88

To my joy, I noticed that I'd gained 10 reputation points today for an answer I'd written a while ago:

enter image description here

This looks, to me, like a user retracted their upvote and then immediately reinstated it (the two events happened 3 seconds apart).

My confusion arises because of the fact that I didn't lose 10 points for the unupvote (as I thought I would), but did gain 10 for the re-upvote.

The FAQ pages (such as this) don't seem to explain the behaviour above, so why did this happen? Am I getting Internet points that I don't deserve?


Speculation: the question/answer concerned was quite popular when I posted it several months ago, causing me to hit the daily reputation cap for upvotes. It's possible that the original upvote happened after I'd hit this cap and so didn't give me any extra reputation at that time. This could mean the unupvote didn't cost me any reputation today, but the re-upvote behaved like a normal upvote and gave me +10.

6
  • 63
    Your speculation is correct.
    – animuson StaffMod
    Commented Aug 10, 2015 at 16:34
  • I see, thanks. Is this the intended behaviour for re-upvoting or might it be changed in future? (I can't see how this could be exploited in any particularly dishonest way, just curious to know whether it's an intended feature of Stack Overflow's voting system.)
    – Alex Riley
    Commented Aug 10, 2015 at 16:43
  • @ajcr: it is a consequence of how the reputation cap works, yes.
    – Martijn Pieters Mod
    Commented Aug 10, 2015 at 16:43
  • 1
    @MartijnPieters: Very interesting. Out of curiosity, would it have mattered which user had done the unupvote action? ie say the OP had 21 upvotes on that day; only the 21st one resulted in zero points originally. Would that specific user have had to be the one doing the unupvote/upvote today to get this effect (because his vote was the one that originally had zero score), or could it have been any of them?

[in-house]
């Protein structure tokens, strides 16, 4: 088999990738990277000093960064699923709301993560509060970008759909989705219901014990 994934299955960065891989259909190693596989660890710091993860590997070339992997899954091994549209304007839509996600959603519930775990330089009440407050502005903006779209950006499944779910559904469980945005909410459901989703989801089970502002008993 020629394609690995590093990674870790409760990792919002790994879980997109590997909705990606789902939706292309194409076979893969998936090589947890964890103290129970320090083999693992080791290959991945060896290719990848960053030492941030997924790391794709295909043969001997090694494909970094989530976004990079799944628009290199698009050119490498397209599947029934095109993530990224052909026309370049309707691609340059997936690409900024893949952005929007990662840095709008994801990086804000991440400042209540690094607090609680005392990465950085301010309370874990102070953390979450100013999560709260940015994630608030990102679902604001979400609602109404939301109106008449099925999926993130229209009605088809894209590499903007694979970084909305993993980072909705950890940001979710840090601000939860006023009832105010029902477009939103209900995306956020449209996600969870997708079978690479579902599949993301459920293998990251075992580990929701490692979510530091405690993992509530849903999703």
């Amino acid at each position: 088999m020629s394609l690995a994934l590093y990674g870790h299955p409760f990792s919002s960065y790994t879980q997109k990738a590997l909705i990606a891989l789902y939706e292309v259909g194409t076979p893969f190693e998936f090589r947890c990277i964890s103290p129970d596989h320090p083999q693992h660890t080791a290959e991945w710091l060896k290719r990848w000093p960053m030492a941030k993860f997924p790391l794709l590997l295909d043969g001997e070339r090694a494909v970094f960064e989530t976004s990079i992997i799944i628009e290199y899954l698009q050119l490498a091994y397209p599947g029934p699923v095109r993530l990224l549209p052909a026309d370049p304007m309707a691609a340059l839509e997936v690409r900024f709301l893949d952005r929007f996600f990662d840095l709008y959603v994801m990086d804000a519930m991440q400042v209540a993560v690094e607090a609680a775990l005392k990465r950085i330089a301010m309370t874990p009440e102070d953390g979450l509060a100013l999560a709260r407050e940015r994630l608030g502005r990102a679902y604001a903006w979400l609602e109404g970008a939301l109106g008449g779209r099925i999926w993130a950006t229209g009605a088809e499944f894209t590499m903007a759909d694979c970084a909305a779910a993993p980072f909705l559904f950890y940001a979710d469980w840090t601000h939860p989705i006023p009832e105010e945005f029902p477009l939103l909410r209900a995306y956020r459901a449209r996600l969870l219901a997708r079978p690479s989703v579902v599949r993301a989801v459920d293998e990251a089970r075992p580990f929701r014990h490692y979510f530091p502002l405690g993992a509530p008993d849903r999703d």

– Simba
    Commented Aug 12, 2015 at 16:13
  • 1
    @Simba: no, because the cap would be re-calculated on that day to account for the missing vote. The 'removed' vote is then still worth 0 points.
    – Martijn Pieters Mod
    Commented Aug 12, 2015 at 16:14
  • Wow 31 seconds I guess you had already prepared both the question and answer before posting.
    – user692942
    Commented Aug 13, 2015 at 15:04

1 Answer 1

111

Your speculation is entirely correct.

The post in question caused you to reach the reputation cap several times back in early May (between the 7th and 11th of May you capped every day but one because of it). The voter in question must've upvoted it then.

Then you edited the post (last time on June 18th), thereby unlocking any votes on the post, allowing any of the voters to undo theirs if they so wish.

Then today, someone who had voted during one of your cap-reaching days undid their upvote, and re-voted immediately. The old vote never gained you any points as you were already capped at the time, but since you are not capped today, the vote gives you +10 points.

This is all a consequence of how vote capping works on Stack Exchange.

9
  • 50
    If there would be a Sherlock Holmes badge you would definitely got this one for this answer: Sherlock Holmes gold badge: ✓ Find something which only a detective could find (This badge can be awarded multiple times.)
    – Rizier123
    Commented Aug 10, 2015 at 20:12
  • 12
    @Rizier123 But he's a ninja, not a detective. By the way, Martijn Pieters, where'd you get your profile image from?
    – Jashaszun
    Commented Aug 10, 2015 at 20:25
  • @canon I suppose so.
    – Jashaszun
    Commented Aug 10, 2015 at 20:27
  • 19
    @Jashaszun: Someone once branded me an invisible framework coding ninja, a phrase I liked and have used as a tagline ever since. When I first joined Stack Overflow I just Googled for ninja images, and that one struck me as the right balance between a Ninja and being 'approachable'. That's it, really.
    – Martijn Pieters Mod
    Commented Aug 10, 2015 at 20:43
  • 4
    @MartijnPieters Well that image is very appropriate, as you've always stood out to me as being approachable, in Meta and elsewhere. :)
    – Jashaszun
    Commented Aug 10, 2015 at 20:45
  • 2
    I'm left wondering if it would be considered appropriate behavior to use this to ensure a user gets rep from a vote. If I discover a person has hit the cap for the day, sometimes I hold off voting because I think the answerer deserves the reputation. This could be used similarly if you upvote and then later discover they've hit cap. @Jashaszun One might argue that Batman would qualify as both. He certainly has both skill sets. So Martijn is a StackOverflow's Batman?
    – jpmc26
    Commented Aug 11, 2015 at 14:36
  • Martijn is the True detective. Commented Aug 12, 2015 at 14:37
  • 3
    This must be one heck of a post. Congratulations, OP, your sneaky advertising just worked on me. Commented Aug 12, 2015 at 14:53
  • @JustinMorgan: Seems like a classy way to get over the 20k to me! Commented Aug 13, 2015 at 14:19

You must log in to answer this question.

Not the answer you're looking for? Browse other questions tagged .